President Trump has absolute confidence in the ability of his magical lying and chaos-spreading powers to remake any reality into a beneficial one for him, no matter how stubbornly that reality appears to be digging in against his immediate interests. (Any given reality, of course, only derives its significance from the degree to which it’s good or bad for Trump.)

And so, faced with alarming new signs that the coronavirus outbreak is spreading and global markets are cratering, Trump unleashed a new set of outbursts that were audacious even for him.

Only minutes after a top health official vowed on Fox News that “nobody” in the administration is “trying to minimize” the impact of coronavirus, Trump himself tweeted that “life & the economy go on” despite the flu, and noted that the numbers on coronavirus are far lower, as though everything is totally under control.

President Trump’s administration has contradicted its coronavirus message at least 20 times over the past two months. (The Washington Post)

Trump also blamed the plummeting markets in part on “Fake News,” when his own erratic handling of coronavirus surely is playing a far more important role. The president raged that the media and Democrats are unfairly hyping the crisis. He dismissed the sharp drop in oil prices as “good for the consumer.” And he bizarrely unleashed a blast at the supposed corruption of … the “Obama/Biden Administration.”

Upon that last tweet, millions of Americans helplessly turned their thoughts to the horrible depredations of the Barack Obama presidency, and were immediately seduced into the realization that Trump’s America is a comparative paradise. Such are the irresistible powers of Trumpian misdirection.

Or maybe not. Maybe all this deception isn’t doing much of anything at all, except further damaging Trump.

A new Quinnipiac poll finds that Trump’s numbers are pretty awful. Only 43 percent of registered voters nationwide approve of Trump’s handling of coronavirus, while 49 percent disapprove.

Among key voter groups that Trump needs to win back, those numbers are worse. Only 37 percent of independents approve of his handling of coronavirus, versus 50 percent who disapprove. Among college-educated whites, those numbers are 43 percent and 51 percent. Among suburban voters, they’re 40 percent and 54 percent. Among women, an abysmal 36 percent approve and 55 percent disapprove.

Meanwhile, the poll also finds that registered voters say by 56 percent to 40 percent that former vice president Joe Biden — the most likely Democratic nominee — would do a better job than Trump handling a crisis. Among college-educated whites, that’s 54 percent to 42 percent. Among independents, it’s 59 percent to 33 percent; and among women, it’s 63 percent to 32 percent.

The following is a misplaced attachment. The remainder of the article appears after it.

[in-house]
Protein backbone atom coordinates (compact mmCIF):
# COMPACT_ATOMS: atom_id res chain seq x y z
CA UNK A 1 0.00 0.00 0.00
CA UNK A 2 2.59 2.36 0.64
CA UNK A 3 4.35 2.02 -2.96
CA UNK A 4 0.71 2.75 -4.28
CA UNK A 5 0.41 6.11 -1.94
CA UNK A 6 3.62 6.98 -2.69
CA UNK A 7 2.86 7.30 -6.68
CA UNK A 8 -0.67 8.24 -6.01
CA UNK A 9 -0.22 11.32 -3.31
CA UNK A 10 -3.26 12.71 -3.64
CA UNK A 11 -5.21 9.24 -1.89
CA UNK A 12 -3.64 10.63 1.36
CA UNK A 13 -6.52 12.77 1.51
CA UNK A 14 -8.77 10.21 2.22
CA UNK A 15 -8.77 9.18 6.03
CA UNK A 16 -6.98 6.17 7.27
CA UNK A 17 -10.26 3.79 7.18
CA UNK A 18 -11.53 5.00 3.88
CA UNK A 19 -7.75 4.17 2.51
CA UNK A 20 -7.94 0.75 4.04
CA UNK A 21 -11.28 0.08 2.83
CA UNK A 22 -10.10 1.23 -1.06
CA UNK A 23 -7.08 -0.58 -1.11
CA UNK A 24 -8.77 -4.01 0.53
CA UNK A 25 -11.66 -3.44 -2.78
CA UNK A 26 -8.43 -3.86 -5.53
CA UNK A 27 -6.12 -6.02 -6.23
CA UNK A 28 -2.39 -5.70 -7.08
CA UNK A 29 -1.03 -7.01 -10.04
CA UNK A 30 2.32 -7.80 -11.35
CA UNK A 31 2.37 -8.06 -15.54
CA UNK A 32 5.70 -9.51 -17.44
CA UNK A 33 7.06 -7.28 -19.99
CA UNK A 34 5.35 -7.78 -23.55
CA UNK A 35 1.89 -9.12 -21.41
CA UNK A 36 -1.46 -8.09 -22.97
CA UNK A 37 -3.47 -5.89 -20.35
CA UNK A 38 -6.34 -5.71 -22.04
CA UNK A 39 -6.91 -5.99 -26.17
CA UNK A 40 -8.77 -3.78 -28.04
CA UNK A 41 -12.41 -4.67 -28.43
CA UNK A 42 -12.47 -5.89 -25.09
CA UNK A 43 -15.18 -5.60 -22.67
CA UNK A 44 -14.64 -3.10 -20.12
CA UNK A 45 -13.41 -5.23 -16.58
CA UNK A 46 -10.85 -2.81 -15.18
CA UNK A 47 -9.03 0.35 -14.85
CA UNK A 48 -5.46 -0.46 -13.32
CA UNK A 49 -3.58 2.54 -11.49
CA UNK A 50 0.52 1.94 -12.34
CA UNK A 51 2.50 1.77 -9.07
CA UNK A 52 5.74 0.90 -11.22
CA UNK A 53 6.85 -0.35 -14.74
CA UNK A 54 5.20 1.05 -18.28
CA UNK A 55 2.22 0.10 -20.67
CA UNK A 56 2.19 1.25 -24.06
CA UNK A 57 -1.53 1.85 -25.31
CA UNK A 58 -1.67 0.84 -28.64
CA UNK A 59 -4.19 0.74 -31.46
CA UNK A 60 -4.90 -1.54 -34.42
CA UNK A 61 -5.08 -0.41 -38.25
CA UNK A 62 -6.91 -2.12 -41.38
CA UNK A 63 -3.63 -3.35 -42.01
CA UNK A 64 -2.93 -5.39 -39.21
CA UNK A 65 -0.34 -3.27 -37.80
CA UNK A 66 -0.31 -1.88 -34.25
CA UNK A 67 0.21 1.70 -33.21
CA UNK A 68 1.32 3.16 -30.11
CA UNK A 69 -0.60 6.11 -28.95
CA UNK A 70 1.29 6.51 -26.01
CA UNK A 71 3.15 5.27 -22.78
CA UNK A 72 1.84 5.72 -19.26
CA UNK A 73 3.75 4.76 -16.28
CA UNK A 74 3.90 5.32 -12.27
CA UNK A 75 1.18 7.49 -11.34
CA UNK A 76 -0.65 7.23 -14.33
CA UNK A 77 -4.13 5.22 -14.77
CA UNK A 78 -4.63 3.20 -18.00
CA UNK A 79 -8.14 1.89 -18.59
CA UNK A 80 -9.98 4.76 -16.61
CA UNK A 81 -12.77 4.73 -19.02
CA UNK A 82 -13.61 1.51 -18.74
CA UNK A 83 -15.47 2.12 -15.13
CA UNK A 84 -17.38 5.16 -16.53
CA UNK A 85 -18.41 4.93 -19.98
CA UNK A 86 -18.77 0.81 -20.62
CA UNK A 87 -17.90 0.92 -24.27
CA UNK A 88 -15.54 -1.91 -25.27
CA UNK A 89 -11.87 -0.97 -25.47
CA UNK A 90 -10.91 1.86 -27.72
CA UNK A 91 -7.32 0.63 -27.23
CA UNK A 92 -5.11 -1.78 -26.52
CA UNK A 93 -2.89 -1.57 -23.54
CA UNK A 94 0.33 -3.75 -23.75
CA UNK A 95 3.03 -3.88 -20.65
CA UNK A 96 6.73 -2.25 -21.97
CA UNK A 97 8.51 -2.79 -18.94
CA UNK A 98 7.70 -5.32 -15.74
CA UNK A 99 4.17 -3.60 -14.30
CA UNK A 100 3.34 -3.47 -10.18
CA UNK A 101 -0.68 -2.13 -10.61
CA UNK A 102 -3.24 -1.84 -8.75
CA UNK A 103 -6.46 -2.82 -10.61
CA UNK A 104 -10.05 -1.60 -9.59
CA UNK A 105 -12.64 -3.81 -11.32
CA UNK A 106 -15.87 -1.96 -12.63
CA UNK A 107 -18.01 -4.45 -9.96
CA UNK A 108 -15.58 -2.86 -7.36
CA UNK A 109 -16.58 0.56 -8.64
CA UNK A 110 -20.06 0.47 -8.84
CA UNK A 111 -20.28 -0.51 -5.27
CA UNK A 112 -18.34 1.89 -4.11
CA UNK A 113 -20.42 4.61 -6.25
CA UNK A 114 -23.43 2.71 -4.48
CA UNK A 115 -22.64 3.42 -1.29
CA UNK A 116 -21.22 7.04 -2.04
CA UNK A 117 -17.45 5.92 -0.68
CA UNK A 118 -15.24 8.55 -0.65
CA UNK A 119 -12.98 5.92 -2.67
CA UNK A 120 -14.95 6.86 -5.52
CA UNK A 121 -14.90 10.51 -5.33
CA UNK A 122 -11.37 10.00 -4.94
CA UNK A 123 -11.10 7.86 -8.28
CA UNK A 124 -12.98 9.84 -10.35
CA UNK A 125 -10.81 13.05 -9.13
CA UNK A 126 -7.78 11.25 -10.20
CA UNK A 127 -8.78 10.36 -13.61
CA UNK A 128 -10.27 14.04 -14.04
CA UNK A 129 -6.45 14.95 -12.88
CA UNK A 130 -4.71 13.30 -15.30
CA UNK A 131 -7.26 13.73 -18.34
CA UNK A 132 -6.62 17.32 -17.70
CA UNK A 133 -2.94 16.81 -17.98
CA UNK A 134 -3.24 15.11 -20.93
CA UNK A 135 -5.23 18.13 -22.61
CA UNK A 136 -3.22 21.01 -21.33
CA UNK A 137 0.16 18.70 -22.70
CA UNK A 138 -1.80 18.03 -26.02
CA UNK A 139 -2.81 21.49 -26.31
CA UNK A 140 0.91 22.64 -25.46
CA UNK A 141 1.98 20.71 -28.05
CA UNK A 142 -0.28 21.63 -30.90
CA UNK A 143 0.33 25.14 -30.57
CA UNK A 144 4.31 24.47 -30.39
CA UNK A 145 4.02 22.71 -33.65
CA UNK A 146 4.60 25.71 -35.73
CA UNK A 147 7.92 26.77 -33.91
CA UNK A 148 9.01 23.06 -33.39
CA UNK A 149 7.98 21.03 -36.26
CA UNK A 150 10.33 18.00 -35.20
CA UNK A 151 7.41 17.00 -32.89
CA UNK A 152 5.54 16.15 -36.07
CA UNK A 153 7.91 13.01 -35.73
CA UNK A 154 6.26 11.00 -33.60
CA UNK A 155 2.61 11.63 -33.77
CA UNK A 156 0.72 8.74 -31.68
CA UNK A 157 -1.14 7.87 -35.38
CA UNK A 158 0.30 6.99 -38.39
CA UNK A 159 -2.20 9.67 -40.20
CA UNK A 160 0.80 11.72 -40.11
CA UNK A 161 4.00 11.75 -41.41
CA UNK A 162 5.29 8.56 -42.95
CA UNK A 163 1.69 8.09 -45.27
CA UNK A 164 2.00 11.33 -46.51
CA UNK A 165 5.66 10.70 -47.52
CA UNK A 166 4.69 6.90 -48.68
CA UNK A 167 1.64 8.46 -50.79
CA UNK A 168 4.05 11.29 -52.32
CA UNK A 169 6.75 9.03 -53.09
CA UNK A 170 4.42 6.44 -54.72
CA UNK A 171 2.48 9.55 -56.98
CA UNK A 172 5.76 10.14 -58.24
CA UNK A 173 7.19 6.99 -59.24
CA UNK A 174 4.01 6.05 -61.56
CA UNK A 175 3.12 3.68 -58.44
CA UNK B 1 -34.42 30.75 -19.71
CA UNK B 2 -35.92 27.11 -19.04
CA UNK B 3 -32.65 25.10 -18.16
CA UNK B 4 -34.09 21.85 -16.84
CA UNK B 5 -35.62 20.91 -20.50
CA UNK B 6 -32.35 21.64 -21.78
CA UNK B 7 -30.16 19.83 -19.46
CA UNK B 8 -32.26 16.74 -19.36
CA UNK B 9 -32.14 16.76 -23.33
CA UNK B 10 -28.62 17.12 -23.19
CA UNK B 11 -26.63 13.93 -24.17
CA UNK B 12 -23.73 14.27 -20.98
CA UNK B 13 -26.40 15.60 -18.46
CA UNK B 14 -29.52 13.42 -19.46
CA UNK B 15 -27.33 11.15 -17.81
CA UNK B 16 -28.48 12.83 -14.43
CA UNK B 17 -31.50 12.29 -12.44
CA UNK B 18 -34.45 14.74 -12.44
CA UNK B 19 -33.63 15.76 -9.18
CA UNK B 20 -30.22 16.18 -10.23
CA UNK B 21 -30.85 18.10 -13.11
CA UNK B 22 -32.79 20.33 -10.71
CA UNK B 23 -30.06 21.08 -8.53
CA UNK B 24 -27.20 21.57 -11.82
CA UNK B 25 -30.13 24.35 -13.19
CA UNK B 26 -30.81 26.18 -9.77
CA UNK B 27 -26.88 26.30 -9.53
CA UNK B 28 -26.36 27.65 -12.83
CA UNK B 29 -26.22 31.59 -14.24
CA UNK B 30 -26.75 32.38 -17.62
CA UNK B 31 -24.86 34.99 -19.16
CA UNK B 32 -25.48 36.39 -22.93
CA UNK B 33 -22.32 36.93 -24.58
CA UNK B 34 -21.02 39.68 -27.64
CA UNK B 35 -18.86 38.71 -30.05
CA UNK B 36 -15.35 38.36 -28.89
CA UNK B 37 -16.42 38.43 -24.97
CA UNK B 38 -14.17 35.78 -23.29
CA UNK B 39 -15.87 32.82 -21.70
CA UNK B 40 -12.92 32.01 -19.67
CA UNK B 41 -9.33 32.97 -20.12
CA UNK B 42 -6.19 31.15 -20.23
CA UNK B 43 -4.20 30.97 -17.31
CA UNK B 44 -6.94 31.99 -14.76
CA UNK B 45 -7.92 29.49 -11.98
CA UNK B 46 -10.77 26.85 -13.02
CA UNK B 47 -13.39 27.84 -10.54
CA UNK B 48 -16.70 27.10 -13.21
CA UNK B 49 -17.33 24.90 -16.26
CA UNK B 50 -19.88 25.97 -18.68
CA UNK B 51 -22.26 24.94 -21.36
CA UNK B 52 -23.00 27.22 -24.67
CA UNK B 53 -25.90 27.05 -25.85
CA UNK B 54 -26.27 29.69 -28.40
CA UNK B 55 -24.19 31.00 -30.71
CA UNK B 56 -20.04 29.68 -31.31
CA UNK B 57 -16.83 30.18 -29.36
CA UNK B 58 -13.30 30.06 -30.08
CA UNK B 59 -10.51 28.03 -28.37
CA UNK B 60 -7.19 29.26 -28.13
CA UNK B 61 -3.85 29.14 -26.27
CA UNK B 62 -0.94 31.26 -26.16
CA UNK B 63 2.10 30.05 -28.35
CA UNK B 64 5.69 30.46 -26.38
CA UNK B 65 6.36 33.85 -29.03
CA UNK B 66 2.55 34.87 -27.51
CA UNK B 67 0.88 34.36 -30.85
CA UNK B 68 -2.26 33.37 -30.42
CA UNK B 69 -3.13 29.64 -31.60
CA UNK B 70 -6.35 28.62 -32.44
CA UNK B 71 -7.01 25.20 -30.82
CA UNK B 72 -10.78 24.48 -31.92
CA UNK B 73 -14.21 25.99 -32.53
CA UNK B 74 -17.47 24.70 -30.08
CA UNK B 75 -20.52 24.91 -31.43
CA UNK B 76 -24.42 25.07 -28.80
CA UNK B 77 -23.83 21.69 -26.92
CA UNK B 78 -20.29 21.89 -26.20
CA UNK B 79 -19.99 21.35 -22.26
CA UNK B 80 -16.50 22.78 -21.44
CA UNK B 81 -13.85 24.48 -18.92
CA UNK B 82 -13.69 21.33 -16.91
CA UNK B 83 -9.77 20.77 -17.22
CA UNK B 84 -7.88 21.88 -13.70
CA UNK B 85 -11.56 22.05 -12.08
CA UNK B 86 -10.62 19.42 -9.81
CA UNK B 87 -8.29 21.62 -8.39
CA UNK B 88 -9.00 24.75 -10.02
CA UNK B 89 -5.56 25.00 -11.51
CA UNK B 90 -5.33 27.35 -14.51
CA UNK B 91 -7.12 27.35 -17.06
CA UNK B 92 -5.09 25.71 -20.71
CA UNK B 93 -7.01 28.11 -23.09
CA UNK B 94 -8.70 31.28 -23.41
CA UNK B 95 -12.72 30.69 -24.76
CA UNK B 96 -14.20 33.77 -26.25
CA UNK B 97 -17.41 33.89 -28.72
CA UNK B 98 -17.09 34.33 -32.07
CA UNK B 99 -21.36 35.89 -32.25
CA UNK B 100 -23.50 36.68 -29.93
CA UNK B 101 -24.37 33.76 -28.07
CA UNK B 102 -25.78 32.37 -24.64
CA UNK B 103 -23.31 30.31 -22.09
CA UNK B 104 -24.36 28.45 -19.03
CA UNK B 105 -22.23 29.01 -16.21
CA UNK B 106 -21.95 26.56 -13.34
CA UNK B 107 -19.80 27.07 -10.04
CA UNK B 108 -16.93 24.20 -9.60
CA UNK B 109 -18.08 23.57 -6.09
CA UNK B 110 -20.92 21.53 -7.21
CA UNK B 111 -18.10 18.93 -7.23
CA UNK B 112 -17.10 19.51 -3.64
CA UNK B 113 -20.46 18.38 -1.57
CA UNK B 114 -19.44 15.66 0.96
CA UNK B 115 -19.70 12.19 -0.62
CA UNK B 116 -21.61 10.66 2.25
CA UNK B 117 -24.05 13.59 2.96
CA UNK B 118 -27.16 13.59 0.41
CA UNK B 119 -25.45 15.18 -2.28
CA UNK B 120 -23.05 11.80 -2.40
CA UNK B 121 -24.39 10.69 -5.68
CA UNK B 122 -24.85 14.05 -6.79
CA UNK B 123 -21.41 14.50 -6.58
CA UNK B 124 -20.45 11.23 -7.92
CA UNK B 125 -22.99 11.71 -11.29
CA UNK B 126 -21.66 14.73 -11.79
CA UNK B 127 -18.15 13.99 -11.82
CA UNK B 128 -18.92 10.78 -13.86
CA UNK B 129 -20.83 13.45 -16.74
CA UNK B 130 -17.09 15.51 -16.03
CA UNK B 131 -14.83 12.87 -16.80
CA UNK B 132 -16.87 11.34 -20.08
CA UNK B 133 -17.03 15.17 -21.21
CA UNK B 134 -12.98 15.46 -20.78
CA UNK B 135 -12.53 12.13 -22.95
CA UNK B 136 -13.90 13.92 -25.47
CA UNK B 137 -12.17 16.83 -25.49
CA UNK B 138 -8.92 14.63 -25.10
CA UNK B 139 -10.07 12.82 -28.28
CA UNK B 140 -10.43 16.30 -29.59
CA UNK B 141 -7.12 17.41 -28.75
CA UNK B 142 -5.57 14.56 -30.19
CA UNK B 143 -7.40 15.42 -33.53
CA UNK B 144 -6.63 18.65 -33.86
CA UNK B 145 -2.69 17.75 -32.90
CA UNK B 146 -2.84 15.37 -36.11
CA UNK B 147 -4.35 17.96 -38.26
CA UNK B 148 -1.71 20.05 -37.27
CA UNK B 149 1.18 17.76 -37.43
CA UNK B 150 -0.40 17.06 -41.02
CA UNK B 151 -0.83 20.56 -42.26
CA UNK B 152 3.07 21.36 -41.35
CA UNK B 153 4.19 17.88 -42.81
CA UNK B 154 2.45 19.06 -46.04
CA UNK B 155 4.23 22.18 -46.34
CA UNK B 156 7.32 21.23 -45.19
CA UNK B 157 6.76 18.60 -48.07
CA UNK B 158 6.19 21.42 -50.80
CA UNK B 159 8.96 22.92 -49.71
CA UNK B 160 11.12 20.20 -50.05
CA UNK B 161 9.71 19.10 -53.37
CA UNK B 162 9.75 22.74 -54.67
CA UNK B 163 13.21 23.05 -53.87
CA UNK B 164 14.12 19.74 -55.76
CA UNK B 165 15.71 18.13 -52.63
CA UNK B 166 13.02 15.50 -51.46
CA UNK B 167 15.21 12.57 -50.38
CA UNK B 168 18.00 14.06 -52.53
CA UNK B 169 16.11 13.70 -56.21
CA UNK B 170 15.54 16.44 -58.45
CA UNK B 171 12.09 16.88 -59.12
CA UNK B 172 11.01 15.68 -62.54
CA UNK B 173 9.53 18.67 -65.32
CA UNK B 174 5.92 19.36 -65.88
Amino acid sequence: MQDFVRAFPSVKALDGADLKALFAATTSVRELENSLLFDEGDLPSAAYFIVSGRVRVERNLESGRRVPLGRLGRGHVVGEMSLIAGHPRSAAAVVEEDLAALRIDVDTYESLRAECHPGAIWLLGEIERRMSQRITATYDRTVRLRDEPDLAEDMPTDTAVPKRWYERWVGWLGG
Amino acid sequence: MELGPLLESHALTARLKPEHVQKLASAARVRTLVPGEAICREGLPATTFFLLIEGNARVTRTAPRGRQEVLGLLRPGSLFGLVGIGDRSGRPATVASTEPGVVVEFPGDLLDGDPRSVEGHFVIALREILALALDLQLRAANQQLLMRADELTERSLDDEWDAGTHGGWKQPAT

The poll finds Trump badly lagging Biden on other qualities. On honesty, Trump is at a comically awful 33 percent who say yes to 63 percent who say no, while Biden is at 51 percent and 38 percent. On leadership, Trump is at 42 percent and 56 percent, while Biden is at 52 percent and 38 percent. On caring about average Americans, Trump is at 43 percent and 54 percent, while Biden is at 59 percent and 32 percent.

Trump is still rated highly on the economy. But that underscores how dependent he is on that subject to have a credible shot at reelection, and how precarious that will prove should the economy turn downward.

None of these numbers are necessarily predictive of this fall’s outcome, of course. But at exactly the moment when Trump’s handling of a major crisis afflicting the country is receiving its most intense scrutiny, he’s being rated abysmally by the public on his own terms, and fares terribly in comparison to his most likely general election opponent.

Yet, NBC News reports that Trump doesn’t see any problem with how he’s handling the politics of coronavirus:

Trump has been advised by some close to him to let public health officials, rather than the politicians, take a more forward-facing role, according to a person familiar with the conversation. But a person close to the White House said Trump thinks it helps him politically to keep doing what he has been doing.

So the president’s confidence in his ability to mold reality into whatever form he likes remains unshakable. But the widening schism between his efforts to exert these powers and the reality of the crises bearing down on the country is surely taking its toll, given how unavoidably bad the latter are getting.

As Jonathan Chait puts it for New York magazine, Trump appears “totally oblivious to the danger of hardening his public image as the national-level equivalent of the mayor in ‘Jaws,’ blithely ignoring reports of a gigantic shark because he didn’t want to hurt the tourism season.”

I would only add that Trump is also brushing aside a time-tested rule of politics. Leaders and their handlers often worry that asserting that things are just fine in the face of serious crises or widespread hardship carries serious risks: It makes the leader look out of touch with both reality and the continued suffering of ordinary people. So it is that then-President Barack Obama was reluctant to trumpet the recovery from the financial crisis too optimistically, out of fear of alienating millions of still-struggling Americans.

Trump is, in effect, operating from the assumption that his magical lying and chaos spreading powers can render such concerns a relic of a more innocent, pre-Trumpian time. But maybe, just maybe, Trump is failing catastrophically and the American people know it, and his sprinkling of chaos dust everywhere is only making it all that much worse.

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